Putting the “pro” in programmer

Senior Wesley Smith builds online worlds with computer programming


Charlie Sagner

Senior Wesley Smith programming at his computer, his work space.

By Taylor Haber

On early Sunday mornings senior Wesley Smith rolls out of bed, walks all of five steps to his desk, and after slipping on a pair of headphones, dives right into his first programming “bug” — an error in computer code that can interfere with the program. He has a reverence for these first hours after sunrise, he says, when he’s the only person awake in his house aside from his family’s skulking housecat.

There’s already plenty to do from running diagnostic checks and monitoring servers to perhaps watching a quick YouTube video during a break. For now, Wesley will spend his first bout — typically around four to five hours — writing, reviewing and most importantly, revising lines of code for Craftimize, the tech startup company that he has worked for as a remote coder for the past three years.

Craftimize conducts all of its operations online and works primarily in web and software design. The company has eight full-time employees, all of whom are either in high school or college. They work together online but live in different areas across the country. Due to Craftimize’s more relaxed working environment, Wesley can set his own hours and work from home as long as he gets his projects done before their deadlines.

“I enjoy the availability because I get to wake up whenever I want, I do my work at like two in the morning,” Wesley said. “It doesn’t really matter what time I get to work, and the flexibility is helpful.”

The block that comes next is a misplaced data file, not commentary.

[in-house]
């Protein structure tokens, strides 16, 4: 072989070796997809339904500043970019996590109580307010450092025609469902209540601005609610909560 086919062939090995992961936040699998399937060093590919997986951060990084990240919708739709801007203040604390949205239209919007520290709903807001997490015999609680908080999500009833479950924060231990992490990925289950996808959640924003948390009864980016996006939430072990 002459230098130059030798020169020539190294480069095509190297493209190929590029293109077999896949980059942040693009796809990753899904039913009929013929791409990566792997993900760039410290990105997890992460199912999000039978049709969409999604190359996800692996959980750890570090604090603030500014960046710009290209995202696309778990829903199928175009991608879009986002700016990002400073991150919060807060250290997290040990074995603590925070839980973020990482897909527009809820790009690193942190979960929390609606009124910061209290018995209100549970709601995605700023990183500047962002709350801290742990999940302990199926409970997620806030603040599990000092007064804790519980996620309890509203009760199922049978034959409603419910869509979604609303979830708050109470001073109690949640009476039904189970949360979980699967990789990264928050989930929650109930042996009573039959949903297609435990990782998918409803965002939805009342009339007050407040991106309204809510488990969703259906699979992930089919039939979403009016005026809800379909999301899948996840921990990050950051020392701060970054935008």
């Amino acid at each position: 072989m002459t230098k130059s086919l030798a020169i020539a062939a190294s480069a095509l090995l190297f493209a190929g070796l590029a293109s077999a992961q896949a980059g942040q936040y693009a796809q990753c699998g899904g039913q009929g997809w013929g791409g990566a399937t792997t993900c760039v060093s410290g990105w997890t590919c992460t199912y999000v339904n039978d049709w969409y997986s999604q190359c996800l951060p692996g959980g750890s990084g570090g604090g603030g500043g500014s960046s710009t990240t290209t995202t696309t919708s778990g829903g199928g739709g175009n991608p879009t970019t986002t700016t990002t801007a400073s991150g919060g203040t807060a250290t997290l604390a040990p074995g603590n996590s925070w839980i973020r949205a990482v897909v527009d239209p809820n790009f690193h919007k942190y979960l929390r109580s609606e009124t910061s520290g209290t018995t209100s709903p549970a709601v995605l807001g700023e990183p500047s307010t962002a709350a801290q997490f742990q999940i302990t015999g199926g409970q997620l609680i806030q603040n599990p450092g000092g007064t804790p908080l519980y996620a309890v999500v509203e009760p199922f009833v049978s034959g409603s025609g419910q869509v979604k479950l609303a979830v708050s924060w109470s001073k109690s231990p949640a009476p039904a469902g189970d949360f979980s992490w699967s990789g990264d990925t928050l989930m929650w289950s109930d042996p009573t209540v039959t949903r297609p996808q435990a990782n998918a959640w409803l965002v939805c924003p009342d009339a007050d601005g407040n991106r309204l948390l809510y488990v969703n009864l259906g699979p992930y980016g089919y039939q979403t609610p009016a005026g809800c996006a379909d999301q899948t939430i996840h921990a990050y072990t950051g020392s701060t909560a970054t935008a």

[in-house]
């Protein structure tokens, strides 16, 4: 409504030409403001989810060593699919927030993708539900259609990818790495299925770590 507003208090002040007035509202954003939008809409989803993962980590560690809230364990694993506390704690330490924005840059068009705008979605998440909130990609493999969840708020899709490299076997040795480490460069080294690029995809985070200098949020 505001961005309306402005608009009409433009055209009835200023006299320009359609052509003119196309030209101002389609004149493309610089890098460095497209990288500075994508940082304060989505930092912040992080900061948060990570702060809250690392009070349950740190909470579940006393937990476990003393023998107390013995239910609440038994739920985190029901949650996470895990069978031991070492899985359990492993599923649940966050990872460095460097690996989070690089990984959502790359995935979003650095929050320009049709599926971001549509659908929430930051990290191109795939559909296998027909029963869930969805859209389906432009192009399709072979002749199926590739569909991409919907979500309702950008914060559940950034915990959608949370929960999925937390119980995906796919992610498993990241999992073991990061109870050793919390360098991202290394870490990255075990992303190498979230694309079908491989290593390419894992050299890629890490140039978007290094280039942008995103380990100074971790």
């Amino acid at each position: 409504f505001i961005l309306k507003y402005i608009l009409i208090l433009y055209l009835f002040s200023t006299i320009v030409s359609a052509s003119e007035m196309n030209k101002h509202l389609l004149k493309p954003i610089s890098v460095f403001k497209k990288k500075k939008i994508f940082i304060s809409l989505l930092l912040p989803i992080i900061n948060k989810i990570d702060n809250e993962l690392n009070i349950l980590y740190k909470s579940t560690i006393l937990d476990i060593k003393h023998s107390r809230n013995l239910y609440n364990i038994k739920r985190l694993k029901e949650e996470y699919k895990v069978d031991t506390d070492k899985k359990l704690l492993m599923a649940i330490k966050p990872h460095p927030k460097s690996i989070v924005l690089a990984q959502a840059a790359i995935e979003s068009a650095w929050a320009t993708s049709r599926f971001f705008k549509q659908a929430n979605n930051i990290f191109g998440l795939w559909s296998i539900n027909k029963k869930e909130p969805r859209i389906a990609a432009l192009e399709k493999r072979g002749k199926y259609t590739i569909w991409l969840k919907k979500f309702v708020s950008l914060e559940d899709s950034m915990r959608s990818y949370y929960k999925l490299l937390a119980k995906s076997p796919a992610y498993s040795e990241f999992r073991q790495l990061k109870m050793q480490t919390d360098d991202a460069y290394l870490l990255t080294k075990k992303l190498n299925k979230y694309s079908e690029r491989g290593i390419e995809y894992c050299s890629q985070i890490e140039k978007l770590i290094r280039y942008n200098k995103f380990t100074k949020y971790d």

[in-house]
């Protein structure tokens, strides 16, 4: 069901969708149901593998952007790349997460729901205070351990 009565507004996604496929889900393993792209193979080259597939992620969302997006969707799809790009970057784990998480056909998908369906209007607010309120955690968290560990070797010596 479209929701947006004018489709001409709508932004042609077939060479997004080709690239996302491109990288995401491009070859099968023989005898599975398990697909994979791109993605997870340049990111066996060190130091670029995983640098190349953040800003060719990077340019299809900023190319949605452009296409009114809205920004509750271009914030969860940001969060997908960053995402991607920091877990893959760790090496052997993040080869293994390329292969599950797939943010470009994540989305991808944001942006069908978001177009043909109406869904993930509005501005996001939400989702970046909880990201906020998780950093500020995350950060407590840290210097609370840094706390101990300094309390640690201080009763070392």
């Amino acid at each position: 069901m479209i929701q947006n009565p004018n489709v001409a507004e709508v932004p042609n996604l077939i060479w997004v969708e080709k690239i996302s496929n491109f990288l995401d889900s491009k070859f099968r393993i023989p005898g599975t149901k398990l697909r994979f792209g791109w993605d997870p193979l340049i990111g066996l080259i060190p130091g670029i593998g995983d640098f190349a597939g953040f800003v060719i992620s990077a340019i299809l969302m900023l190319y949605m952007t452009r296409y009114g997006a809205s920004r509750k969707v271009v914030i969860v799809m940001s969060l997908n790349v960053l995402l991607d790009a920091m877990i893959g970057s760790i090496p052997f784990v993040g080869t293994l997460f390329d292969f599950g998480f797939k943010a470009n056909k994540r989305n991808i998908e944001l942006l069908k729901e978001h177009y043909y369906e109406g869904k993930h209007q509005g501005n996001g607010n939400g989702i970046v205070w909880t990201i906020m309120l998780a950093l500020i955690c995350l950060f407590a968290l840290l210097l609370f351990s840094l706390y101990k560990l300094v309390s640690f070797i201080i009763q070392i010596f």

Currently, Wesley is creating a website for people who run “boosting” services, where players pay veteran gamers to “boost” or add experience to their in-game avatars while they spend time offline. 

When he’s coding, Wesley’s monitors relay an incomprehensible flow of code that, to the untrained eye, might look like someone fell asleep on the keyboard. But in his past six years of coding, he has grown into a skilled programmer with an eye for details. And when it comes to bugs, Wesley knows exactly what to look for and how to translate these multicolored strings of backslashes and hyphens into commands, as if he were reading a novel. Bugs are one of Wesley’s simple reminders about the imperfections in code.

“It’s panic in my mind,” Wesley said. “If it’s something ‘mission critical,’ which means it’s already deployed to production and I see that something’s happening that’s breaking the usability of the product, I panic.”

Wesley spends around 45 minutes of his four to five hours of coding time behind a screen tweaking bugs. They’re such a commonplace issue for coders that in Wesley’s computer setup, one of his three monitors displays a live “debugger” which highlights the defects of his programs.

Video games have heavily influenced Wesley’s programming journey. Working for Craftimize allows him to program for games he once played in middle school, a concept that instills hope in Wesley that he has inspired the next generation of coders, he said. In seventh grade, Wesley became so fascinated with Minecraft’s pixelated landscapes that he decided to create his own modifications to the game by teaching himself to write the code through online tutorials.